You certainly can't fault the Air Force for lacking persistence. The flyboys launched yet another in the ill-fated Discoverer series on the 19th. This was the sixth time a "biological specimen" capsule was sent up for the purpose of catching it when it came back down, not that the Air Force has put anything living inside the capsule for several launches. Like its predecessor, Discoverer V, the probe made it into a polar orbit, but the retro-rocket that was supposed to send the capsule back to Earth failed to work properly. Air Force engineers have determined that the malfunctions are due to the extreme cold encountered at the edge of space.
NASA's not having much luck, either. As we've discussed before, our nation's civilian space agency is working feverishly on its first manned space capsule, called Mercury. There are lots of moving parts to such a momentous undertaking. You've got two types of boosters for the missions (Redstone and Atlas for sub-orbital and orbital missions, respectively--they were going to use a Jupiter, too, but canceled the mission as superfluous). You've got the capsule, itself. You've got the global tracking system. You've got the pilots, themselves.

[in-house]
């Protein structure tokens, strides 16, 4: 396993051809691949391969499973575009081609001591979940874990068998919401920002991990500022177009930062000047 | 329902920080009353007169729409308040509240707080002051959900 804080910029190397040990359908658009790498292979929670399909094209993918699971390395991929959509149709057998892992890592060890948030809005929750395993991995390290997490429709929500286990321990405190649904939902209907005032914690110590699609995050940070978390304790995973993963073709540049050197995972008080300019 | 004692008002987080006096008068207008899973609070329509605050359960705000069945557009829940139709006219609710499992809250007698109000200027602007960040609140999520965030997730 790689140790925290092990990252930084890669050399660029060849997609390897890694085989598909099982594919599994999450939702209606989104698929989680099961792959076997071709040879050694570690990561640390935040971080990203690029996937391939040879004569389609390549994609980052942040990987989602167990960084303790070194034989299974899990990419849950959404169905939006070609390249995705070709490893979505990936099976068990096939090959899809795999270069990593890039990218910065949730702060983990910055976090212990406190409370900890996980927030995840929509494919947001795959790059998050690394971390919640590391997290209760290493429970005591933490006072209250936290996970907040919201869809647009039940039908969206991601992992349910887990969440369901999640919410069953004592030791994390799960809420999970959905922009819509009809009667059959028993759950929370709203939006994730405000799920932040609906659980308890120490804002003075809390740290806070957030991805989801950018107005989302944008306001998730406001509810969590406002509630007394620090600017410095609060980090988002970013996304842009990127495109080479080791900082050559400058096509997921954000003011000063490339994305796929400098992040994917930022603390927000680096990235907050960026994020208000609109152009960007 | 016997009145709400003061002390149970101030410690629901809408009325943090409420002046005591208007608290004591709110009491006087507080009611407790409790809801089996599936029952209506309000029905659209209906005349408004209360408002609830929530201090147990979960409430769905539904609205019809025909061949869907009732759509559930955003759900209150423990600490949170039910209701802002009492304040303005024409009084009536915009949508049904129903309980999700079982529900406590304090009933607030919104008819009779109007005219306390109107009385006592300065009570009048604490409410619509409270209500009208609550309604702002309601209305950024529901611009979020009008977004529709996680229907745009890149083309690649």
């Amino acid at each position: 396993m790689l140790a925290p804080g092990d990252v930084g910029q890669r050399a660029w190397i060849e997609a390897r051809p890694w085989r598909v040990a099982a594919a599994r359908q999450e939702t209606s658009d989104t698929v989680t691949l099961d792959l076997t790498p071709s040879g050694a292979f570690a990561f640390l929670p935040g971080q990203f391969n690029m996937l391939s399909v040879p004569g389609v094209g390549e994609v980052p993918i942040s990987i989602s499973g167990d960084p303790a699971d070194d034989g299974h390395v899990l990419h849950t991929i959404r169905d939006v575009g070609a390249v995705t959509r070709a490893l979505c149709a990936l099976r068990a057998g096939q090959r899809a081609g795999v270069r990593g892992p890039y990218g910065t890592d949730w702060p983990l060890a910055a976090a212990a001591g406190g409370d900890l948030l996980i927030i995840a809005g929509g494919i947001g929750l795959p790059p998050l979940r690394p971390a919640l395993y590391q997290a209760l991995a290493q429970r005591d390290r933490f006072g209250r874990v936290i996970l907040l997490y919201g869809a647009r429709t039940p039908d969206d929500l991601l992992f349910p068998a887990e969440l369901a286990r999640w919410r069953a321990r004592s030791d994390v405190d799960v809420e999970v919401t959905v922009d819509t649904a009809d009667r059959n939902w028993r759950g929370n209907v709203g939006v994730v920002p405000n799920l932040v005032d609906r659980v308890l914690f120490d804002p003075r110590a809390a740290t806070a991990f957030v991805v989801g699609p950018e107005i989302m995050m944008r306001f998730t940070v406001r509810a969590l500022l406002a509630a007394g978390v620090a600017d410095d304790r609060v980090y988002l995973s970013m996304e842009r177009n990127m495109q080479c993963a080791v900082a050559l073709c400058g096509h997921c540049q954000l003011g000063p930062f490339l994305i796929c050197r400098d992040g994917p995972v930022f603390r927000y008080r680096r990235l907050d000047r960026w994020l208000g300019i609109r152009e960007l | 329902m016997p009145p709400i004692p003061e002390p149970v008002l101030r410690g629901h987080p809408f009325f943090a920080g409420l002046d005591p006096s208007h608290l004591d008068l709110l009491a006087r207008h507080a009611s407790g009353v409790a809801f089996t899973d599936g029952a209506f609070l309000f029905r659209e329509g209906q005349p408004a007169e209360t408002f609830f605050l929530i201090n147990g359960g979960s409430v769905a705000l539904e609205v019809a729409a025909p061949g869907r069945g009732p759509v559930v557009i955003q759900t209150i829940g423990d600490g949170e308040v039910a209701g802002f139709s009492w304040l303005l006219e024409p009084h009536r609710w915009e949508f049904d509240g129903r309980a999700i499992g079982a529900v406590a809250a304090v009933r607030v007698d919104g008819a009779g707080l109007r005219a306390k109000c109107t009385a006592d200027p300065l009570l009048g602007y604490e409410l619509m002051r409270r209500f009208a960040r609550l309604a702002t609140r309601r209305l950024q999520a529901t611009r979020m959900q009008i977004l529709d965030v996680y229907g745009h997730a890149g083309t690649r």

There are other details--smaller, but no less important. For instance, the Little Joe booster (really a cluster of four Sergeants, like the kind you find at the top of a Juno) has been developed to test the Mercury capsule on short hops. Yesterday, Little Joe 1 stood poised for take-off. Its mission was to test out the Mercury escape tower, which is designed to lift the spacecraft's passengers to safety in the event of an early booster malfunction.
Well, it didn't work.
The rocket had been sited at Wallops Island, where we launch sounding rockets from. It had been pointed at the Atlantic Ocean tilted at a sharp degree angle in order to simulate a challenging abort. 35 minutes to launch, there was a whoosh, and crewmen and photographers scrambled for cover. The Little Joe didn't go anywhere, but the escape tower took off with its capsule payload, flew about 2000 feet into the air, then jettisoned the capsule. Thud.
They're still trying to figure out what went wrong.
At least Explorer VI is still working. In fact, I hear that the spacecraft may already have used its onboard camera to take the first picture of the Earth from outer space! More news on that as it comes in.
See you in three days with the rest of... ugh... this month's Astounding.
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